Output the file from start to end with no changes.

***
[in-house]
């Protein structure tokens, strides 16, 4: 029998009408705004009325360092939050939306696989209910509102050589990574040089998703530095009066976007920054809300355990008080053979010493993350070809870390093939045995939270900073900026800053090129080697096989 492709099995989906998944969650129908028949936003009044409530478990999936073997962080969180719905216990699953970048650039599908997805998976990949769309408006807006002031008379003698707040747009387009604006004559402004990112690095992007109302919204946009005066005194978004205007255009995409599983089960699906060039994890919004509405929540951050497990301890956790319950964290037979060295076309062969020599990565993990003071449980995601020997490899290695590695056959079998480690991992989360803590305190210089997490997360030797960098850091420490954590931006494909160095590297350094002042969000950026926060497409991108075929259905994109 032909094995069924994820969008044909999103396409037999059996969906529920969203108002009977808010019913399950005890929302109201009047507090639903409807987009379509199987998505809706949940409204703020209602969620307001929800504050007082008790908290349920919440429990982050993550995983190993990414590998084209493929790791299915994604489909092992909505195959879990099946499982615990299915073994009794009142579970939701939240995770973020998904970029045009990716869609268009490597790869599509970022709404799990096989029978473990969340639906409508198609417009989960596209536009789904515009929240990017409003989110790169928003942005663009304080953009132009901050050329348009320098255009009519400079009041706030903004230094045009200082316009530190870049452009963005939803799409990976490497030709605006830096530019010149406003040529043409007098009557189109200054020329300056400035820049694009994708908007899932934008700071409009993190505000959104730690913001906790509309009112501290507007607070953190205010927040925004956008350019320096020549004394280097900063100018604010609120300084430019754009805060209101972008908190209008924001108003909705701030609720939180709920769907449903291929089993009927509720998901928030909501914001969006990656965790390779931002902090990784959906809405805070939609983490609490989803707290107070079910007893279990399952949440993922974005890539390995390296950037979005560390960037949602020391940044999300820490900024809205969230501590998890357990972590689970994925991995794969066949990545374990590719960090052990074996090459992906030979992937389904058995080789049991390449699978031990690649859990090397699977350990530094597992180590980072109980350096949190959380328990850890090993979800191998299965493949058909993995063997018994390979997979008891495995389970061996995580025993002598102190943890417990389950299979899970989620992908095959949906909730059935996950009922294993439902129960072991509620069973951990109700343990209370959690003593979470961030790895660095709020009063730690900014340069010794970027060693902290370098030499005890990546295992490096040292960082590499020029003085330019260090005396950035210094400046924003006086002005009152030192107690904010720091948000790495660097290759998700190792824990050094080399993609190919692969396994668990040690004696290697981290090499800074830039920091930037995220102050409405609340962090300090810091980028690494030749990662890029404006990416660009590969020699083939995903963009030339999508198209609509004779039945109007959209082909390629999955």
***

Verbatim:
[in-house]
């Protein structure tokens, strides 16, 4: 029998009408705004009325360092939050939306696989209910509102050589990574040089998703530095009066976007920054809300355990008080053979010493993350070809870390093939045995939270900073900026800053090129080697096989 492709099995989906998944969650129908028949936003009044409530478990999936073997962080969180719905216990699953970048650039599908997805998976990949769309408006807006002031008379003698707040747009387009604006004559402004990112690095992007109302919204946009005066005194978004205007255009995409599983089960699906060039994890919004509405929540951050497990301890956790319950964290037979060295076309062969020599990565993990003071449980995601020997490899290695590695056959079998480690991992989360803590305190210089997490997360030797960098850091420490954590931006494909160095590297350094002042969000950026926060497409991108075929259905994109 032909094995069924994820969008044909999103396409037999059996969906529920969203108002009977808010019913399950005890929302109201009047507090639903409807987009379509199987998505809706949940409204703020209602969620307001929800504050007082008790908290349920919440429990982050993550995983190993990414590998084209493929790791299915994604489909092992909505195959879990099946499982615990299915073994009794009142579970939701939240995770973020998904970029045009990716869609268009490597790869599509970022709404799990096989029978473990969340639906409508198609417009989960596209536009789904515009929240990017409003989110790169928003942005663009304080953009132009901050050329348009320098255009009519400079009041706030903004230094045009200082316009530190870049452009963005939803799409990976490497030709605006830096530019010149406003040529043409007098009557189109200054020329300056400035820049694009994708908007899932934008700071409009993190505000959104730690913001906790509309009112501290507007607070953190205010927040925004956008350019320096020549004394280097900063100018604010609120300084430019754009805060209101972008908190209008924001108003909705701030609720939180709920769907449903291929089993009927509720998901928030909501914001969006990656965790390779931002902090990784959906809405805070939609983490609490989803707290107070079910007893279990399952949440993922974005890539390995390296950037979005560390960037949602020391940044999300820490900024809205969230501590998890357990972590689970994925991995794969066949990545374990590719960090052990074996090459992906030979992937389904058995080789049991390449699978031990690649859990090397699977350990530094597992180590980072109980350096949190959380328990850890090993979800191998299965493949058909993995063997018994390979997979008891495995389970061996995580025993002598102190943890417990389950299979899970989620992908095959949906909730059935996950009922294993439902129960072991509620069973951990109700343990209370959690003593979470961030790895660095709020009063730690900014340069010794970027060693902290370098030499005890990546295992490096040292960082590499020029003085330019260090005396950035210094400046924003006086002005009152030192107690904010720091948000790495660097290759998700190792824990050094080399993609190919692969396994668990040690004696290697981290090499800074830039920091930037995220102050409405609340962090300090810091980028690494030749990662890029404006990416660009590969020699083939995903963009030339999508198209609509004779039945109007959209082909390629999955």